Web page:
2-night frontal cerebral thermal therapy produced improvements in polysomnographic (PSG) measures of insomnia patients’ ability to fall asleep and had a benign safety profile, according to a recent study. Researchers conducted a prospective, randomized controlled trial involving 2 nights of therapy in 106 adults diagnosed with insomnia. The main outcome measures included latency to persistent sleep and sleep efficiency derived from PSG recordings and frequency and severity of adverse events.
- The safety profile was comparable to sham treatment.
- Statistically significant differences were not found in the 2 a priori co-primary endpoint measures absolute latency to persistent sleep or absolute sleep efficiency.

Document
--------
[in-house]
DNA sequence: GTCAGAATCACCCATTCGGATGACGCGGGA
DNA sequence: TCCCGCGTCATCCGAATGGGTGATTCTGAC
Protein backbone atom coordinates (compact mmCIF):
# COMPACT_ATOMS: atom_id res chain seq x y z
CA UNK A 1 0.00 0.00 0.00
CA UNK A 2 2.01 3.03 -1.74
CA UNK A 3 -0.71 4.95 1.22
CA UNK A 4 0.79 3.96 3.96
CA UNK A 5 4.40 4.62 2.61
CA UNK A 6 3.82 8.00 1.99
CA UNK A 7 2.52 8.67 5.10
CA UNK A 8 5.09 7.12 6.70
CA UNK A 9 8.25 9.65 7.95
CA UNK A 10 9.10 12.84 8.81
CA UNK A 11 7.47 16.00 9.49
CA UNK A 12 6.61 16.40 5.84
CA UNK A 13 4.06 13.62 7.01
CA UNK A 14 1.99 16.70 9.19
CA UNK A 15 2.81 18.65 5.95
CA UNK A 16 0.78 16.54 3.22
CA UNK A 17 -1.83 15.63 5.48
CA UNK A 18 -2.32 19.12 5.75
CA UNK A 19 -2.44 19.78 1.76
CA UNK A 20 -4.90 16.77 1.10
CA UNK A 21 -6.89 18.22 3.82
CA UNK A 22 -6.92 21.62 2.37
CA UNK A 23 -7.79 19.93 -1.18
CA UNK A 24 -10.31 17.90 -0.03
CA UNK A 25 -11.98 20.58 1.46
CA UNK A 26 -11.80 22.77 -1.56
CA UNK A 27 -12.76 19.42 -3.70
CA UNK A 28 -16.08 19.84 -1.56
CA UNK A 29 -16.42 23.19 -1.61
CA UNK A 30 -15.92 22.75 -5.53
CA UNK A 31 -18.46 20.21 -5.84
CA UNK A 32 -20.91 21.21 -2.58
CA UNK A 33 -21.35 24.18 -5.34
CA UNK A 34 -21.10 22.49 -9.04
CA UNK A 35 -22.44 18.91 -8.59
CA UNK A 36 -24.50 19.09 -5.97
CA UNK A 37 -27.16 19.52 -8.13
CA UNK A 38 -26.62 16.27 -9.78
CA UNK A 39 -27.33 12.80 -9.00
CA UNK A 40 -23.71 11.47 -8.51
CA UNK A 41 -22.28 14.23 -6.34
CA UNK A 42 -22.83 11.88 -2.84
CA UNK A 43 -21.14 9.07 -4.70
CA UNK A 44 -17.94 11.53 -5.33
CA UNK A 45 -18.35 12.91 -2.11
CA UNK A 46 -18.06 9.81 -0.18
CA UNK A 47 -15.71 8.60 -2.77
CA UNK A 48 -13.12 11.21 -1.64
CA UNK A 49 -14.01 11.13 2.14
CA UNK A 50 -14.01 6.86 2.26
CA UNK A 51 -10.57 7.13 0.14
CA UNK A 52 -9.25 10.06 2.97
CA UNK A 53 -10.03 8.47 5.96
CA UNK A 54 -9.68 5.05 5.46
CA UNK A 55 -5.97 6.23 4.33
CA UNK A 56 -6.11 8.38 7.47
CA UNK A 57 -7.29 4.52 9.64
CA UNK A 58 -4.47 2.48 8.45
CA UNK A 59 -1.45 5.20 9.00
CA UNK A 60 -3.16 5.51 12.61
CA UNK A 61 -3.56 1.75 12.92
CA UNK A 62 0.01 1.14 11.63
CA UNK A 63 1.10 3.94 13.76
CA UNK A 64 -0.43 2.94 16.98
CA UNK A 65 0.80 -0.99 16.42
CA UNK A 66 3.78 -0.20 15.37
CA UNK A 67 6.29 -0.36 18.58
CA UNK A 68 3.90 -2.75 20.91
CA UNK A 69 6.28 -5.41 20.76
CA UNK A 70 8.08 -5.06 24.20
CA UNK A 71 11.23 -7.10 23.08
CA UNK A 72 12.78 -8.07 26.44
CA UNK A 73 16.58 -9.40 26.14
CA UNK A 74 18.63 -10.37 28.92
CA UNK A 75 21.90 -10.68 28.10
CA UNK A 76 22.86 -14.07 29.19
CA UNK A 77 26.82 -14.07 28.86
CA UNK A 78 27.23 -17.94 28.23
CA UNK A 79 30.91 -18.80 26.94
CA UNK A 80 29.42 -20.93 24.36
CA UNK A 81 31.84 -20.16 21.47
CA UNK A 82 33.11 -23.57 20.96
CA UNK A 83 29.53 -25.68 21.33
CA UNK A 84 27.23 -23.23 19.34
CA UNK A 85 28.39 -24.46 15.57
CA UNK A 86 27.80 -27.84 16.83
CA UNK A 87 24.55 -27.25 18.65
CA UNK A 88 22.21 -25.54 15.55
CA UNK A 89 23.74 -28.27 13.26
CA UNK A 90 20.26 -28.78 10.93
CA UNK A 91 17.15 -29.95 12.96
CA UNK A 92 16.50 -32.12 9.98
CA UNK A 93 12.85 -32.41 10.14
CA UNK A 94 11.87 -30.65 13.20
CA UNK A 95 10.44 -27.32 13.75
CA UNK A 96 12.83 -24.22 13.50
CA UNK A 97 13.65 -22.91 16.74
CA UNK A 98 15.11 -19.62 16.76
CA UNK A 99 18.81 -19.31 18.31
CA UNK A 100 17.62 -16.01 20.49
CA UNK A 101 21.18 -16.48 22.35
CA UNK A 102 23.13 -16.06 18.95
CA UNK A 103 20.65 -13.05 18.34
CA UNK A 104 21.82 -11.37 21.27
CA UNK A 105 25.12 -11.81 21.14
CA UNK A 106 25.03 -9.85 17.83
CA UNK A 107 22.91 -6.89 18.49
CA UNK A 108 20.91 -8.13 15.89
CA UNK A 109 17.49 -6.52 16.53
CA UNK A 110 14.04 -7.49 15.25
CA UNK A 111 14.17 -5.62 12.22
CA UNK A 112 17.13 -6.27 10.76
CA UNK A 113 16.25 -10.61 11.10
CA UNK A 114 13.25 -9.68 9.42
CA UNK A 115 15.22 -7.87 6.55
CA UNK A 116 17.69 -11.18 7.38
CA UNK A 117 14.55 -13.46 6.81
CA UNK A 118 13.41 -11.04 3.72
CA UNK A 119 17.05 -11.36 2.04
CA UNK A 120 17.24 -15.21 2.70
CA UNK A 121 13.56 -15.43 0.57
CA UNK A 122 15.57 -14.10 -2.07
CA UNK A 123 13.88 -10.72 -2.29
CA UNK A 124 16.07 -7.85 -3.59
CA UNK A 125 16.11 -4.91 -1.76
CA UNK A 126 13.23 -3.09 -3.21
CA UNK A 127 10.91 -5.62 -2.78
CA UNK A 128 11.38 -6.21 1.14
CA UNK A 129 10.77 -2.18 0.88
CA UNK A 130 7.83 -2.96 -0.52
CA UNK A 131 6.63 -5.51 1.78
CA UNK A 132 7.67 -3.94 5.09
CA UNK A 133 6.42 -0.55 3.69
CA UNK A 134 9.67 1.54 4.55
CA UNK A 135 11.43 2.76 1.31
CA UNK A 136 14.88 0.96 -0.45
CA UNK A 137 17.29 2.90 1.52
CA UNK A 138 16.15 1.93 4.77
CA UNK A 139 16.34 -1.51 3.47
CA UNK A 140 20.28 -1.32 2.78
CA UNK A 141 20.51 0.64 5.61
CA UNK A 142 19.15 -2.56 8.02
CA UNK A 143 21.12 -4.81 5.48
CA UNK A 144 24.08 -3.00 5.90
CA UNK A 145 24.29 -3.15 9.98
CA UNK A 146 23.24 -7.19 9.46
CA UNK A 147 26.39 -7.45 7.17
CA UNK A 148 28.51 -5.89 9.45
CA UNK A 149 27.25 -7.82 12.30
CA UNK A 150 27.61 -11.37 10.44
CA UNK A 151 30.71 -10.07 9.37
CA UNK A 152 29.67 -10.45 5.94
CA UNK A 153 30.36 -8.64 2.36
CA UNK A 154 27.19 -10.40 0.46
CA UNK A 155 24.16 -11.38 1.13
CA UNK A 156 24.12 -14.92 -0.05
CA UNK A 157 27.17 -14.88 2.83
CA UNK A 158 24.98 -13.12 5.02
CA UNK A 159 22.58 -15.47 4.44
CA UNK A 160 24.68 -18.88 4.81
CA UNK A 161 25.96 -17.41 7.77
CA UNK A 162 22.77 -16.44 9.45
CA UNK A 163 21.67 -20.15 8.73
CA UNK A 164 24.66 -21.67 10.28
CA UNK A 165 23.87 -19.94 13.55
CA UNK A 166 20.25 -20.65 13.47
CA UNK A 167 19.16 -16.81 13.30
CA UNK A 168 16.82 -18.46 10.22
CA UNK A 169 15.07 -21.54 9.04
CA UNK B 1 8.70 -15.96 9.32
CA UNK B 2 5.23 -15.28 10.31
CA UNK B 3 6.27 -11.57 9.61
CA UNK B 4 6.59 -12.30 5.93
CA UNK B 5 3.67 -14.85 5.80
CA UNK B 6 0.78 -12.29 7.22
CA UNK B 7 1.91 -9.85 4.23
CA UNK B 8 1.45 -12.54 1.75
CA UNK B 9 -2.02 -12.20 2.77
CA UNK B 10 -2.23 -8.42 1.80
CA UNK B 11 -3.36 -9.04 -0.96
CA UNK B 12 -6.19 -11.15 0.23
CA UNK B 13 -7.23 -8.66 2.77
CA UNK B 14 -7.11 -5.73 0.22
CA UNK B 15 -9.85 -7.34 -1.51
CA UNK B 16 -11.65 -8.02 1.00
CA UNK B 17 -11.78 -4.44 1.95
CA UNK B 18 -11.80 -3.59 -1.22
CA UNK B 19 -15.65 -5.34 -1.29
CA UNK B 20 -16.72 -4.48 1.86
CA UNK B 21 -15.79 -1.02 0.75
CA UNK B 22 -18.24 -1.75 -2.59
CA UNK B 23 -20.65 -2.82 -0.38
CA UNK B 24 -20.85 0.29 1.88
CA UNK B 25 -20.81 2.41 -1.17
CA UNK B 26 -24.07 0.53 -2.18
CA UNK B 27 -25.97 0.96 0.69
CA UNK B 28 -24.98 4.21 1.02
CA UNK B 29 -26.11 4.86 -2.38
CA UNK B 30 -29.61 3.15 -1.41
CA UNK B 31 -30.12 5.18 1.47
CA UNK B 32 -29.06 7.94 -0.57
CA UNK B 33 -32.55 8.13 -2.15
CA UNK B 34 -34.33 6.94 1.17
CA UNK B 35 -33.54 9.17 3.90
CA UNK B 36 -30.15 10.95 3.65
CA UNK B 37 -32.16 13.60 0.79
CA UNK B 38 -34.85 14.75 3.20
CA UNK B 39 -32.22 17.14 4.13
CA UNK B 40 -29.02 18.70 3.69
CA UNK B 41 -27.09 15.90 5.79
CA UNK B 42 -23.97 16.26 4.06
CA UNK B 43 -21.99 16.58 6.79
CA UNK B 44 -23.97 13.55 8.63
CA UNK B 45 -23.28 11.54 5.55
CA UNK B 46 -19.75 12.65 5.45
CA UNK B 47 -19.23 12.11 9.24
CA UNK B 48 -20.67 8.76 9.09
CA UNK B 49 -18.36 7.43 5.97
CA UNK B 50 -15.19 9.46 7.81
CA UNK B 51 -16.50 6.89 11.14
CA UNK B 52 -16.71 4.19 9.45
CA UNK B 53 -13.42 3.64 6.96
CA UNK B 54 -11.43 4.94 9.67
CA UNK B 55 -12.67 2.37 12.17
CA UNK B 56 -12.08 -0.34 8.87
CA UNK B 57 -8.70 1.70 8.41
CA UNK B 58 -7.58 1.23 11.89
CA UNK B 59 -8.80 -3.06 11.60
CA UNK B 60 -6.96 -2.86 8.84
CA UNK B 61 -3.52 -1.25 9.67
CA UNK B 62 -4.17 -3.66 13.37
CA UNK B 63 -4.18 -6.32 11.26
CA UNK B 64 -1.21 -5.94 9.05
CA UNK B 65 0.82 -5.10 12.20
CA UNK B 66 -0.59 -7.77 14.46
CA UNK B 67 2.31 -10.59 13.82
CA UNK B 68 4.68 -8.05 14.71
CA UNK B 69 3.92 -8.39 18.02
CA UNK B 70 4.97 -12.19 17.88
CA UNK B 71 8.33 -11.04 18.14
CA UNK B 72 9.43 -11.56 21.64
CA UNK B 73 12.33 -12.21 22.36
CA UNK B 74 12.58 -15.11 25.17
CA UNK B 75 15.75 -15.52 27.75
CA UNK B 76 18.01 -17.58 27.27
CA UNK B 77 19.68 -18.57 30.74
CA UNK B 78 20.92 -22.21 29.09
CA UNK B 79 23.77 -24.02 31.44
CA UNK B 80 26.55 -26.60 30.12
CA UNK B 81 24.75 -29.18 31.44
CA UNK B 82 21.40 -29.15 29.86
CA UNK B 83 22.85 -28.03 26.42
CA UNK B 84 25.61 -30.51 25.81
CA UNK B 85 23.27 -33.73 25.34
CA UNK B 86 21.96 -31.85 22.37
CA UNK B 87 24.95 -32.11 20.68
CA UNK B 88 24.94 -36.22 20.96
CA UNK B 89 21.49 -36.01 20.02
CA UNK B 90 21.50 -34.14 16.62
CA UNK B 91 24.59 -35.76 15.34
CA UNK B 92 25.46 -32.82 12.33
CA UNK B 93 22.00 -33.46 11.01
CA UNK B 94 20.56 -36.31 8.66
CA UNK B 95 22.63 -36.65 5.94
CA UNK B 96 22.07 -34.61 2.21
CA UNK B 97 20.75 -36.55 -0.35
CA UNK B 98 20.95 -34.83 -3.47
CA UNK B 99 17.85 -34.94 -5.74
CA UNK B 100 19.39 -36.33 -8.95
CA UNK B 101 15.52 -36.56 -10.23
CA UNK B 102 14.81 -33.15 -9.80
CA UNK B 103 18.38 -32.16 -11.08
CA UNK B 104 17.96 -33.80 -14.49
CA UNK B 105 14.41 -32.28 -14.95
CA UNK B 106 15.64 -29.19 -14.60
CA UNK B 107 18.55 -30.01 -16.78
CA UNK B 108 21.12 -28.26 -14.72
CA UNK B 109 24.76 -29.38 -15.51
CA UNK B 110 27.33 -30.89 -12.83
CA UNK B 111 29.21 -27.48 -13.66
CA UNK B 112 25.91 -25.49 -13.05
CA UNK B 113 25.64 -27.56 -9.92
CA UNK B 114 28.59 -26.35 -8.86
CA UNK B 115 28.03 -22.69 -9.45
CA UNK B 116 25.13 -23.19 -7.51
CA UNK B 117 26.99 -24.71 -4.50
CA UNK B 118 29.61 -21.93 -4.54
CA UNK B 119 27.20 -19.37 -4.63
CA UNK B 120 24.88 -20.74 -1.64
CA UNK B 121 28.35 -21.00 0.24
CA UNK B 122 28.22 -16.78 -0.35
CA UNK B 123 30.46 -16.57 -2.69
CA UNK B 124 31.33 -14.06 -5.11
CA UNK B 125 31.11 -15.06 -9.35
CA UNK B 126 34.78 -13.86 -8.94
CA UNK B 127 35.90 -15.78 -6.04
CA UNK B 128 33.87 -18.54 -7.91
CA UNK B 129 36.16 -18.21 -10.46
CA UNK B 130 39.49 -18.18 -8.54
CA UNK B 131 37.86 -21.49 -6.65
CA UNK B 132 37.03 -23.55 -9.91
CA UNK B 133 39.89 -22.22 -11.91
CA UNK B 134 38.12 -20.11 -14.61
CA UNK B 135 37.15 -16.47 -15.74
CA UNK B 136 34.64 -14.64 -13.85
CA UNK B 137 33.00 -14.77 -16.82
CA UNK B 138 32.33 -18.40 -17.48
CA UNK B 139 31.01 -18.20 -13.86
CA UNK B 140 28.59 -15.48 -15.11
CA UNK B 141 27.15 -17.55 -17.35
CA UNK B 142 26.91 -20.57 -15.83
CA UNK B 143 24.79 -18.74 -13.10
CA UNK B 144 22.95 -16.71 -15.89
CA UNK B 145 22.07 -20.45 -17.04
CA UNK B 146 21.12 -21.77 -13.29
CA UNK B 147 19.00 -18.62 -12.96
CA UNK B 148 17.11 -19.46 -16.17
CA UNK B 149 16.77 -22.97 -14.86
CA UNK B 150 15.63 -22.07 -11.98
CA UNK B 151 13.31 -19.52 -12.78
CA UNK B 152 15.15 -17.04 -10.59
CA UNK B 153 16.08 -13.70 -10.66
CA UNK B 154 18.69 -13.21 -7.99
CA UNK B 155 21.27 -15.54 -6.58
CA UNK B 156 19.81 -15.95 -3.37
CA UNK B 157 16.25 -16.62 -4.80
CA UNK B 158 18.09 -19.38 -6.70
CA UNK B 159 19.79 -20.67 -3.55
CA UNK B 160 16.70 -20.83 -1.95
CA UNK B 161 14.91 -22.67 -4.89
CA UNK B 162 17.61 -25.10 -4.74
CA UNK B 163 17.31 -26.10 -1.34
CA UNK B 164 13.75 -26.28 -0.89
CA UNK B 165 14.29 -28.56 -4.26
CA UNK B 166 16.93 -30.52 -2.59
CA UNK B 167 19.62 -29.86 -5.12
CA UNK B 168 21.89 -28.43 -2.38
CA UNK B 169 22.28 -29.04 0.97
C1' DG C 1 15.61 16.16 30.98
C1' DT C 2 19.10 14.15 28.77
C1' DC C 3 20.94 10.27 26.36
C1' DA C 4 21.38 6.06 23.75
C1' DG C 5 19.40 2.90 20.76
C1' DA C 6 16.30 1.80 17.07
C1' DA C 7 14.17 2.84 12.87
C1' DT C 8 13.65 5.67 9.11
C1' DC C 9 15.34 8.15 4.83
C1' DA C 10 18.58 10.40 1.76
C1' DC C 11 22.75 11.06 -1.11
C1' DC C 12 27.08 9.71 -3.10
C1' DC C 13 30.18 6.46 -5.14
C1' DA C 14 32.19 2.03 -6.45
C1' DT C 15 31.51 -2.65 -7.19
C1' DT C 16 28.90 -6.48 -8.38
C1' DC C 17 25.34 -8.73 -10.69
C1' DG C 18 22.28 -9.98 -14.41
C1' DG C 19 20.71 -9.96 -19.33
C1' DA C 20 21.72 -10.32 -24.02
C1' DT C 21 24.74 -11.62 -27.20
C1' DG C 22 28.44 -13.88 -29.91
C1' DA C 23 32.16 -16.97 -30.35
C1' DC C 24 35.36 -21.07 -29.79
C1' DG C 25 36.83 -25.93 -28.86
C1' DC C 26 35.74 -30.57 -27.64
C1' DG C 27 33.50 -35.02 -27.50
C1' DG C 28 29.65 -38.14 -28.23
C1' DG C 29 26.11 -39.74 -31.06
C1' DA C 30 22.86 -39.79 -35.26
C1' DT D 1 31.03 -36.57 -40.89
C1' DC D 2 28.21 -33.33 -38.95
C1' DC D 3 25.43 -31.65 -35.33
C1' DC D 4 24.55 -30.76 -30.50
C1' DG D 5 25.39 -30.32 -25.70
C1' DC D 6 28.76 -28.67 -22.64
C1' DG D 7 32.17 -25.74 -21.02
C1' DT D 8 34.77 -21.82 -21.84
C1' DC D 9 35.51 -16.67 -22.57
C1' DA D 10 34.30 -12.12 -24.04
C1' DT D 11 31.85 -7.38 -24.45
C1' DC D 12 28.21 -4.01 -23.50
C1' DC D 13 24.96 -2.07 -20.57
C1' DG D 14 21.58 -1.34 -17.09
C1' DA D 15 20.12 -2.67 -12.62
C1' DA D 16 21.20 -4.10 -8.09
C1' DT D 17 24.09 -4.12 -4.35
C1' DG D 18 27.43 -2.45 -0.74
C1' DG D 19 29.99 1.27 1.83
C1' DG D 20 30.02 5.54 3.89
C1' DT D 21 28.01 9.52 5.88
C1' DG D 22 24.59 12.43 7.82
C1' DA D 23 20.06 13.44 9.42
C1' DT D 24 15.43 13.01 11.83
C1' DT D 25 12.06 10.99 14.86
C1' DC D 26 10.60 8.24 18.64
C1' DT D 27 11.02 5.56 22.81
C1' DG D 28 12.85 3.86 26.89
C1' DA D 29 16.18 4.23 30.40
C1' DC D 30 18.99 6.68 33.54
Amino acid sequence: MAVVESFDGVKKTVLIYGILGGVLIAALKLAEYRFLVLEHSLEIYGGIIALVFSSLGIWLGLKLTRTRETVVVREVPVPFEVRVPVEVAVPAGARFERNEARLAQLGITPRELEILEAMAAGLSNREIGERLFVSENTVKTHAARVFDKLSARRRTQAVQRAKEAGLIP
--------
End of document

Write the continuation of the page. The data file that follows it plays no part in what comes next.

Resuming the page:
- Frontal cerebral thermal therapy produced improvements over sham in other convergent measures of sleep latency including relative changes from baseline in latency to persistent sleep, the latency to stage 1 non-rapid eye movement (NREM) sleep, the latency to stage 2 NREM sleep, a trend for the latency to stage 3 NREM sleep, and an increase in the minutes of sleep during the first hour of the night.
Roth T, Mayleben D, Feldman N, Lankford A, Grant T, Nofzinger E. A novel forehead temperature-regulating device for insomnia: A randomized clinical trial. [Published online ahead of print April 10, 2018]. Sleep. doi:10.1093/sleep/zsy045.
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